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Vol. 54. Num. 8.
Pages 405-444 (August 2018)
Vol. 54. Num. 8.
Pages 405-444 (August 2018)
Scientific Letter
DOI: 10.1016/j.arbr.2018.06.005
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Anisocoria Associated With Spontaneous Pneumomediastinum
Anisocoria como síntoma asociado a neumomediastino espontáneo
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Lidia López Lópeza,
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lydia.lopezlopez@gmail.com

Corresponding author.
, Alba Ramírez Buenob, Anneli Kubarseppc
a Servicio de Neumología, Hospital Vithas Xanit Internacional, Málaga, Spain
b Servicio de Medicina Interna, Hospital Vithas Xanit Internacional, Málaga, Spain
c Servicio de Neurología, Hospital Vithas Xanit Internacional, Málaga, Spain
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Pneumomediastinum is defined as the presence of free air in the mediastinum. This is a rare manifestation and usually presents spontaneously, as a consequence of injury, rupture of a hollow viscus, or gas-producing infection.

It generally occurs in young adults exposed to a sudden change in intrathoracic pressure that results in the rupture of alveolar septa and alveoli, causing air to escape from the pulmonary interstitial tissue to the peribronchiolar and perivascular tissues of the upper mediastinum and the neck. In clinical practice, it is often the result of precipitating factors such as previous muscle exertion (physical exercise, coughing fit, or asthma attack), which lead to a Valsalva maneuver or an increase in intrathoracic pressure. In many cases, it is difficult to differentiate spontaneous pneumomediastinum from more subtle causes of secondary pneumomediastinum, such as esophageal perforation, small tears in the central tracheobronchial tree, or lung or mediastinal infections.1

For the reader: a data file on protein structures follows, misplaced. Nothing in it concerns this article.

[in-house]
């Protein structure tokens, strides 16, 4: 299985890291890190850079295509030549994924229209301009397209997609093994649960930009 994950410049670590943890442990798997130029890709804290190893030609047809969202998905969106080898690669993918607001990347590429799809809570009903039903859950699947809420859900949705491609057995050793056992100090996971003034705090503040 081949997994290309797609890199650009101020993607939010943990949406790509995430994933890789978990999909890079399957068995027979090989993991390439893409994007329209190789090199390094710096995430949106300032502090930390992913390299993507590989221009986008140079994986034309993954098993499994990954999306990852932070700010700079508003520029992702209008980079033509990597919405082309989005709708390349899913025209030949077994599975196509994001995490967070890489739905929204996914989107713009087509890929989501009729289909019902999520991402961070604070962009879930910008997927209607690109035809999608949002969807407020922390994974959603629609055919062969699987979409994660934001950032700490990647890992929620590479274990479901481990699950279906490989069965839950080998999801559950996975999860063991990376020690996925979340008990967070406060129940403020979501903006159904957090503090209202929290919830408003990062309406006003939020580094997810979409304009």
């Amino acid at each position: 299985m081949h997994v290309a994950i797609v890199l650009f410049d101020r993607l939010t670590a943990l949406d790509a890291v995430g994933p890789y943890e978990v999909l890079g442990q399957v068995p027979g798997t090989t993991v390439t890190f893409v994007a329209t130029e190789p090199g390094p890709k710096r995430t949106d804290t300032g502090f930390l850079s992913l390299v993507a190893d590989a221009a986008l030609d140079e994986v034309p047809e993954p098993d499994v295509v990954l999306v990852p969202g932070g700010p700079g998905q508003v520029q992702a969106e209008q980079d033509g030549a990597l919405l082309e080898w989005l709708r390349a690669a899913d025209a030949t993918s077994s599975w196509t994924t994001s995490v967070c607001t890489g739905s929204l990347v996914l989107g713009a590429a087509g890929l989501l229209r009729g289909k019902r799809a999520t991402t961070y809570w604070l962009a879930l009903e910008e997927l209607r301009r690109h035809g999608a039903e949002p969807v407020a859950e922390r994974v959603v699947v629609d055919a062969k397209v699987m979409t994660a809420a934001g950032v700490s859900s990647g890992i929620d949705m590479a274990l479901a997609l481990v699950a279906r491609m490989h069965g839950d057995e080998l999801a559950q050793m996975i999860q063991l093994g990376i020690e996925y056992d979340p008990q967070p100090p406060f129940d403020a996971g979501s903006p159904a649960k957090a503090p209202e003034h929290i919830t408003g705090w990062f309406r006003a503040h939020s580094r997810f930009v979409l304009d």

The most commonly described symptom is central chest pain, which may radiate to both sides of the chest and the neck. Dyspnea and irritative cough may also appear. Dysphagia, hypernasal speech, and tachycardia are less common. The classic triad of spontaneous pneumomediastinum consists of chest pain, dyspnea, and subcutaneous emphysema.2 However, no symptoms associated with compression of the cervical neurovascular bundle (pupillary changes, loss of visual acuity, headache, etc.) have been described in the literature.

We report the case of a patient with a diagnosis of spontaneous pneumomediastinum associated with anisocoria.

This was a 19-year-old man, with no significant clinical history or known toxic habits, who attended the emergency room due to a 12-h history of cervical neck pain associated with central chest discomfort, and a “crackling” sound on palpation of the neck. He reported watery rhinitis in the previous days, and 2 episodes of self-limited vomiting of small amounts of food in the hours prior to presentation in the emergency room. No other symptoms, such as coughing or shortness of breath, were reported. The patient denied a history of trauma in the previous days; he only mentioned that he had resumed his musical activity, playing a wind instrument (cornet).

Of note on examination was subcutaneous emphysema in the cervical spine and both supraclavicular fossa. No changes were observed in voice tone and there was no dysphagia. A neurological examination detected significant normoreactive anisocoria (left pupil smaller than the right), with no changes in visual acuity or ptosis.

Complete blood count with serum proteins were normal. Serum biochemistry showed vitamin B12 levels of 172.1pg/ml. Chest radiograph on admission (Fig. 1A) showed an area of left paracardiac hyperlucency, consistent with pneumomediastinum. A chest computed tomography (CT) was performed to confirm the diagnosis and to complete the study.

Fig. 1.